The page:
RETRACTABLE BLINDS. HUNTER DOUGLAS BRILLIANCE SHADES. WINDOW BLINDS MANUFACTURERS.
- In category theory, a branch of mathematics, a section is a right inverse of a morphism. Dually, a retraction is a left inverse. In other words, if and are morphisms whose composition is the identity morphism on Y, then g is a section of f, and f is a retraction of g.
- Bonds or preferred shares that allow the holder to require the issuer to redeem the security before the maturity date.
- capable of being retracted; "retractable landing gear"
- Confuse or overawe someone with something difficult to understand
- Cause (someone) to be unable to see, permanently or temporarily
- A window blind is a type of window covering which is made with slats of fabric, wood, plastic or metal that adjust by rotating from an open position to a closed position by allowing slats to overlap. A roller blind does not have slats but comprises a single piece of material.
- Deprive (someone) of understanding, judgment, or perception
- The blinds are forced bets posted by players to the left of the dealer button in flop-style poker games. The number of blinds is usually two, but can be one or three.
- window coverings, especially vertical blinds, wood blinds, roller blinds, pleated blinds
retractable blinds - Belkin F3X1724
Belkin F3X1724 7-in-1 Retractable Cable Travel Pack
Carry and organize your USB and networking cables-everywhere The 7-in-1 Retractable Cable Travel Pack from Belkin offers a great solution for the mobile professional. It gives you an easy way to connect your USB and networking devices to your notebook computer, virtually anywhere you go.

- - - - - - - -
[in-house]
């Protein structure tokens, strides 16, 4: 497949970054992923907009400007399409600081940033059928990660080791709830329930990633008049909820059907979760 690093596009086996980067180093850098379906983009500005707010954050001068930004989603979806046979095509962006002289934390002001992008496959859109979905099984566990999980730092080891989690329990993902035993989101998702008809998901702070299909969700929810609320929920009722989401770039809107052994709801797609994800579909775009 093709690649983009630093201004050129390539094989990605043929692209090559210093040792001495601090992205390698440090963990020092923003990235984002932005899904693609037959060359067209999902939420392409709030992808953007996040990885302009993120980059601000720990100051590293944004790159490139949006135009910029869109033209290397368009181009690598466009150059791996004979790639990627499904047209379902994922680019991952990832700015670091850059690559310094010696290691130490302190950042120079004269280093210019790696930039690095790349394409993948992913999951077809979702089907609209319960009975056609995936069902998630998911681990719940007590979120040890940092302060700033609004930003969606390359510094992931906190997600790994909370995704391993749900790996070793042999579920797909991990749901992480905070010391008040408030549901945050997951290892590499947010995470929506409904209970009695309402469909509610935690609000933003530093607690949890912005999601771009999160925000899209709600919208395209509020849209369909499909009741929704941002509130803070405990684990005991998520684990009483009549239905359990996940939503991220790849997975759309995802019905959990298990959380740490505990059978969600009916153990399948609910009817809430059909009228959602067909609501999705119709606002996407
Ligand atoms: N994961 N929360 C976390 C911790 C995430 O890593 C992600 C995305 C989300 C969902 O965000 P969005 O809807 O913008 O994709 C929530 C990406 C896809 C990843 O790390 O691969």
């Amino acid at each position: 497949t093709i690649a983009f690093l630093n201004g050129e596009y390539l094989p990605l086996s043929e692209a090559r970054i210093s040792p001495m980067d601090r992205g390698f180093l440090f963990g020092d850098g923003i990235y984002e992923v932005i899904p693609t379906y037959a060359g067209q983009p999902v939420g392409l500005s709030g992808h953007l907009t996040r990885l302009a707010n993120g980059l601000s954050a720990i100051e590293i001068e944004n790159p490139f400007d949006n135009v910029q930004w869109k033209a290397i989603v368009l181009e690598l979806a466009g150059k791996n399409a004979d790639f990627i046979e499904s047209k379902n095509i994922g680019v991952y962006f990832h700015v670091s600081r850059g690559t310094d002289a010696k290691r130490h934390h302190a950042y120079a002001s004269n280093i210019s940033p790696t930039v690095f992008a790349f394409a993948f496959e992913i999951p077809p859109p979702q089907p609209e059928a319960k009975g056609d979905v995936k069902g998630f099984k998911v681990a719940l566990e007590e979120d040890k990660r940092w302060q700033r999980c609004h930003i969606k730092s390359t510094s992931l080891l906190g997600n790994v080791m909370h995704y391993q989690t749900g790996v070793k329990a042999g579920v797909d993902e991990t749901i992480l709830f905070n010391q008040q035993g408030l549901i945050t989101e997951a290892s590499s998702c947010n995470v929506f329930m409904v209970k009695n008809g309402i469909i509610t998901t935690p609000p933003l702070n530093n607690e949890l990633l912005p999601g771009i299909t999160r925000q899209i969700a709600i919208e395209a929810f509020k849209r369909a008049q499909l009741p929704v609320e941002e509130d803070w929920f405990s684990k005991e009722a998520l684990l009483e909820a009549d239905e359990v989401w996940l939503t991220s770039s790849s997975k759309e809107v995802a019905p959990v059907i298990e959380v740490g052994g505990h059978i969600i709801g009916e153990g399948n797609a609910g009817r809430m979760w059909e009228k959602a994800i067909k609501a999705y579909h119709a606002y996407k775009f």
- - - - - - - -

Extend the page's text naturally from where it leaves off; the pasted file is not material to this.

Carry and organize your USB and networking cables everywhere with the 7-in-1 Retractable Cable Travel Pack from Belkin. This convenient kit offers a great solution for the mobile professional. It gives you an easy way to connect your USB and networking devices to your notebook computer, virtually anywhere you go.
What's in the Box
Includes the following USB, RJ11, RJ45 Cables and Adapters: Retractable USB Cable A Male/A Female 0.8m USB adapter extension cable, retractable CAT5e Cable RJ45/RJ45 1.1m Computer to DSL/cable modem, gateway router, patch panel, retractable Modem Cable RJ11/RJ11 1.3m Computer to phone jack, USB Adapter A Male/B Male Computer to printer, hub, scanner, CD/DVD drive, USB Adapter A Male/4-Pin Mini-B Male Computer to digital camera, MP3 player, PDA, cell phone and USB Adapter A Male/5-Pin Mini-B Male.
Crouching Tiger .......